• These computer readable program instructions may be provided to a processor of a general purpose computer, special purpose computer, or other programmable data processing apparatus to produce a machine, such that the instructions, which execute via the processor of the computer or other programmable data processing apparatus, create means for implementing the functions/acts specified in the flowchart and/or block diagram block or blocks. These computer readable program instructions may also be stored in a computer readable storage medium that can direct a computer, a programmable data processing apparatus, and/or other devices to function in a particular manner, such that the computer readable storage medium having instructions stored therein comprises an article of manufacture including instructions which implement aspects of the function/act specified in the flowchart and/or block diagram block or blocks.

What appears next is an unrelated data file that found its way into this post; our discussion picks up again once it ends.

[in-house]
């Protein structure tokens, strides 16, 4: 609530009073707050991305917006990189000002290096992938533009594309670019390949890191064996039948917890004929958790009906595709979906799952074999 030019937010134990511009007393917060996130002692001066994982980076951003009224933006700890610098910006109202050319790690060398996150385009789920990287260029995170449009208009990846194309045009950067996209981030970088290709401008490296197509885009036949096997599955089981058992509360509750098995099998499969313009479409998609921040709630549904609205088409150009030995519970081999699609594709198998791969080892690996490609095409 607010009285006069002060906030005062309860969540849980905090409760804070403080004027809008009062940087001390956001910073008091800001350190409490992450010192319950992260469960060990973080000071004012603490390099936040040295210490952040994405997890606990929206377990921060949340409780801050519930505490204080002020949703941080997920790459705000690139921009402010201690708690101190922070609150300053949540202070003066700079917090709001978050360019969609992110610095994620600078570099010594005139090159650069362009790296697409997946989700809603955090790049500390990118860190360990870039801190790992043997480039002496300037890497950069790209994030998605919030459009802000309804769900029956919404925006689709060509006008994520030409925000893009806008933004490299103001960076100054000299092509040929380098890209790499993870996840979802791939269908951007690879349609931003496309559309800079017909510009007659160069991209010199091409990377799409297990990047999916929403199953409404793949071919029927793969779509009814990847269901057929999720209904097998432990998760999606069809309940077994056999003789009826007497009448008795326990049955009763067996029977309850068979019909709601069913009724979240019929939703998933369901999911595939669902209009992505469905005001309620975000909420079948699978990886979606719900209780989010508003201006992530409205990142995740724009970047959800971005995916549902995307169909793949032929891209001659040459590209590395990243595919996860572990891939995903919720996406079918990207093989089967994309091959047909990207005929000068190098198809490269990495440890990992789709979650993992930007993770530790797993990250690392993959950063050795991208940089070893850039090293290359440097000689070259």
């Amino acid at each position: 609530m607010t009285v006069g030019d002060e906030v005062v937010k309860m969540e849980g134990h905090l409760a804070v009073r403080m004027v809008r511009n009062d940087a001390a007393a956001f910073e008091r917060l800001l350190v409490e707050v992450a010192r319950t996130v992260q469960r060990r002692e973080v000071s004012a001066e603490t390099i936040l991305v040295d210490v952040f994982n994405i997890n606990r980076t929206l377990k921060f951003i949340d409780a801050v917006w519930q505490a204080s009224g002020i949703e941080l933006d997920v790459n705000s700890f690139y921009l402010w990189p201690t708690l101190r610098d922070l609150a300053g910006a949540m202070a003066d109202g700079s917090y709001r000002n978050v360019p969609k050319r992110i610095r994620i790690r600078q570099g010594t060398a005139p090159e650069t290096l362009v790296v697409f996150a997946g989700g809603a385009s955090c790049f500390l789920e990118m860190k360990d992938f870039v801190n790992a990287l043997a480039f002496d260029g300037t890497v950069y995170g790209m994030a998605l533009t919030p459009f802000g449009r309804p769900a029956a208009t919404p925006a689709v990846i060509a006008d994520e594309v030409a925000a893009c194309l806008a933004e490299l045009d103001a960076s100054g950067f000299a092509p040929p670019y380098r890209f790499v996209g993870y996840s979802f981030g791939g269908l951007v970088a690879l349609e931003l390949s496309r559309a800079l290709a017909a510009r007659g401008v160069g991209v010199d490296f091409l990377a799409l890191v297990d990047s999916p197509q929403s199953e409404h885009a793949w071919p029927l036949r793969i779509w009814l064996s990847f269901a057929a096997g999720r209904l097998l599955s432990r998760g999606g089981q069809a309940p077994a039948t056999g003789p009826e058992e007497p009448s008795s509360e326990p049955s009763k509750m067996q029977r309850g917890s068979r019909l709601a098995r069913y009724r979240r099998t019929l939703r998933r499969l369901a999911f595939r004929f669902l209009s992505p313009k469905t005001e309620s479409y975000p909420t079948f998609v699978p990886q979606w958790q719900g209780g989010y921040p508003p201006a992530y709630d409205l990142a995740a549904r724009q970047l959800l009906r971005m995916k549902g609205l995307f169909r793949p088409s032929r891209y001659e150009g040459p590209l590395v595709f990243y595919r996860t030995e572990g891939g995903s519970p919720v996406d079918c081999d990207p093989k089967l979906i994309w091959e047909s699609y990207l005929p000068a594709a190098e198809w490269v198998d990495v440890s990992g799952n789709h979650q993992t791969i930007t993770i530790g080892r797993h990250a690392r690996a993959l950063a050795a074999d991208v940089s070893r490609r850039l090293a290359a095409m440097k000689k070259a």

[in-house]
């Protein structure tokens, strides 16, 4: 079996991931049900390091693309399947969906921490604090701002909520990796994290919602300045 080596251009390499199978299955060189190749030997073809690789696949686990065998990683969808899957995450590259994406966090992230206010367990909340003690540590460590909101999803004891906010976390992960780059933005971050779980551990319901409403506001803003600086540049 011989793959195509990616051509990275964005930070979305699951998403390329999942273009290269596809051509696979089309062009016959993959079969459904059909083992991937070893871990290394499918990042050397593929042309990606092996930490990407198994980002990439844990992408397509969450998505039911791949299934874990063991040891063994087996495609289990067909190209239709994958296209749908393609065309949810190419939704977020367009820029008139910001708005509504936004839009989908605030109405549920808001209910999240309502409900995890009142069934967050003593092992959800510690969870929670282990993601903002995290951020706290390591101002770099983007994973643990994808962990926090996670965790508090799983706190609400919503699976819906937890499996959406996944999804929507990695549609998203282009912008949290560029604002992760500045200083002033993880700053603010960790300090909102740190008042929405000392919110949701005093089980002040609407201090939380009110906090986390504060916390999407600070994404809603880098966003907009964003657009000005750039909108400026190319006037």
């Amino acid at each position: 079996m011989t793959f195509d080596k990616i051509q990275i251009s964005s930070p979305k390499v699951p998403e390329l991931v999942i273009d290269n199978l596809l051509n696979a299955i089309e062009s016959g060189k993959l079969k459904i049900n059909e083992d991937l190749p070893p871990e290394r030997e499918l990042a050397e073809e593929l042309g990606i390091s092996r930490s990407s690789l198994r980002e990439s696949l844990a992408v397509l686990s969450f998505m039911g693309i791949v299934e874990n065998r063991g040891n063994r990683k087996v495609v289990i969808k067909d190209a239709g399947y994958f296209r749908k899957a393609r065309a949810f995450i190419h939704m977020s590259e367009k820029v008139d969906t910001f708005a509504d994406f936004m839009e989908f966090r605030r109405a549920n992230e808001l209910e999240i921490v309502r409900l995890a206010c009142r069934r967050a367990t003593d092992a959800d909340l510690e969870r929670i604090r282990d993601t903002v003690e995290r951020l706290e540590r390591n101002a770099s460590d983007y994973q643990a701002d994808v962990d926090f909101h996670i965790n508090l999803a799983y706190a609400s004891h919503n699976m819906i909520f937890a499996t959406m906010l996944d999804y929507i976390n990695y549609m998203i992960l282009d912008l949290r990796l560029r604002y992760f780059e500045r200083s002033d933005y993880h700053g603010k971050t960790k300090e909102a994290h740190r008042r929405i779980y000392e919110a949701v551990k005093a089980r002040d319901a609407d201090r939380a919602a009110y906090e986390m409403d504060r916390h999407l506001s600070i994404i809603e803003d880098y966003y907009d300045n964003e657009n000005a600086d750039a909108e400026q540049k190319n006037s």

• The computer readable program instructions may also be loaded onto a computer, other programmable data processing apparatus, or other device to cause a series of operational steps to be performed on the computer, other programmable apparatus or other device to produce a computer implemented process, such that the instructions which execute on the computer, other programmable apparatus, or other device implement the functions/acts specified in the flowchart and/or block diagram block or blocks.